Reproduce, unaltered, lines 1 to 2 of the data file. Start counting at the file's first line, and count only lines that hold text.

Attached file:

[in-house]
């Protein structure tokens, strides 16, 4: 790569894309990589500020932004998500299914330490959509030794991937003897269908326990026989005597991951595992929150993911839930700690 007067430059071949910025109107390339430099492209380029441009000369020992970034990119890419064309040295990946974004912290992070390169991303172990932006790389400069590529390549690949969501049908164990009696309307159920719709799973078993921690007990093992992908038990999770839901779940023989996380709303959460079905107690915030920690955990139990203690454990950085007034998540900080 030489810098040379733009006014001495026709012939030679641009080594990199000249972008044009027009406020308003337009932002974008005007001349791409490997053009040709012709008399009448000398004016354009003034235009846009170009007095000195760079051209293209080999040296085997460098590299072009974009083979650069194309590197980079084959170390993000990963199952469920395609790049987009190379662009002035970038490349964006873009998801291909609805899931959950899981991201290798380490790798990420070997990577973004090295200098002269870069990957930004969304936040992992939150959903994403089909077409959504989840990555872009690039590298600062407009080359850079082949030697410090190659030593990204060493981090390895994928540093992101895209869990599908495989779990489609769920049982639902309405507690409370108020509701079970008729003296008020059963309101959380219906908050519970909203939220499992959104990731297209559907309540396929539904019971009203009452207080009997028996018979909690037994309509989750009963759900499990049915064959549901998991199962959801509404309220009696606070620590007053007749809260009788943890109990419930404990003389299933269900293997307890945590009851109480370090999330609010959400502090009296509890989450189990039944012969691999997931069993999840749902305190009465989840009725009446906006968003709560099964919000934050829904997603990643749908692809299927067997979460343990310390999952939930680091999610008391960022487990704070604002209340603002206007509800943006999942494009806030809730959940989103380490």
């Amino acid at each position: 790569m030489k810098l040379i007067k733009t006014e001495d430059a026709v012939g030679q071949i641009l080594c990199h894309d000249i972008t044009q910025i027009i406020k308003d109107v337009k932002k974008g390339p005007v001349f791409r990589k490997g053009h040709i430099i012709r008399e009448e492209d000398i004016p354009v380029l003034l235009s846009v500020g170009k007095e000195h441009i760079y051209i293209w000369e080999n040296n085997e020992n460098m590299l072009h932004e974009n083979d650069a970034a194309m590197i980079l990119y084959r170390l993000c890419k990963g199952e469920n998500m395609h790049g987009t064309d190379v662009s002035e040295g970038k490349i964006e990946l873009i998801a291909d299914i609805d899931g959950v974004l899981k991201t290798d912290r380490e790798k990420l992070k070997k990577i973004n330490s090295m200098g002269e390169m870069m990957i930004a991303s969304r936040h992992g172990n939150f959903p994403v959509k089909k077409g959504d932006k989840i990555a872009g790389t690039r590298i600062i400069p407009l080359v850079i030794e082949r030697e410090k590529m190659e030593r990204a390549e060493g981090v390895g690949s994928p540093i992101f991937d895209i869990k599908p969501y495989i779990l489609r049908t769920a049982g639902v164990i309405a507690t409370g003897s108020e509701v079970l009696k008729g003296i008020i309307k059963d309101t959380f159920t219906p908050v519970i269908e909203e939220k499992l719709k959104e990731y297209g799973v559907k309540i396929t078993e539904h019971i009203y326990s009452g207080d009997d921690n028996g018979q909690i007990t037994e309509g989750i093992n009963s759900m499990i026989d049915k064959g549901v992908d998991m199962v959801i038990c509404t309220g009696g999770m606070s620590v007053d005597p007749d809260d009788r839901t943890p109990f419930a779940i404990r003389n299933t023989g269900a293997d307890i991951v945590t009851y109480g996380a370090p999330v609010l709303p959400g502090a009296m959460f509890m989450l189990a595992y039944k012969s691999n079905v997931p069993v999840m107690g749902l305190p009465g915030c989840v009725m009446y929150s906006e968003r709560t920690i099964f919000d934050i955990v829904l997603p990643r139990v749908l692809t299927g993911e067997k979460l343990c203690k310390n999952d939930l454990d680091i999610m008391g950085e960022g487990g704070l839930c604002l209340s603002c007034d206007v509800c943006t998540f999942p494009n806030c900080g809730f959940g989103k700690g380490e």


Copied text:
[in-house]
């Protein structure tokens, strides 16, 4: 790569894309990589500020932004998500299914330490959509030794991937003897269908326990026989005597991951595992929150993911839930700690 007067430059071949910025109107390339430099492209380029441009000369020992970034990119890419064309040295990946974004912290992070390169991303172990932006790389400069590529390549690949969501049908164990009696309307159920719709799973078993921690007990093992992908038990999770839901779940023989996380709303959460079905107690915030920690955990139990203690454990950085007034998540900080 030489810098040379733009006014001495026709012939030679641009080594990199000249972008044009027009406020308003337009932002974008005007001349791409490997053009040709012709008399009448000398004016354009003034235009846009170009007095000195760079051209293209080999040296085997460098590299072009974009083979650069194309590197980079084959170390993000990963199952469920395609790049987009190379662009002035970038490349964006873009998801291909609805899931959950899981991201290798380490790798990420070997990577973004090295200098002269870069990957930004969304936040992992939150959903994403089909077409959504989840990555872009690039590298600062407009080359850079082949030697410090190659030593990204060493981090390895994928540093992101895209869990599908495989779990489609769920049982639902309405507690409370108020509701079970008729003296008020059963309101959380219906908050519970909203939220499992959104990731297209559907309540396929539904019971009203009452207080009997028996018979909690037994309509989750009963759900499990049915064959549901998991199962959801509404309220009696606070620590007053007749809260009788943890109990419930404990003389299933269900293997307890945590009851109480370090999330609010959400502090009296509890989450189990039944012969691999997931069993999840749902305190009465989840009725009446906006968003709560099964919000934050829904997603990643749908692809299927067997979460343990310390999952939930680091999610008391960022487990704070604002209340603002206007509800943006999942494009806030809730959940989103380490």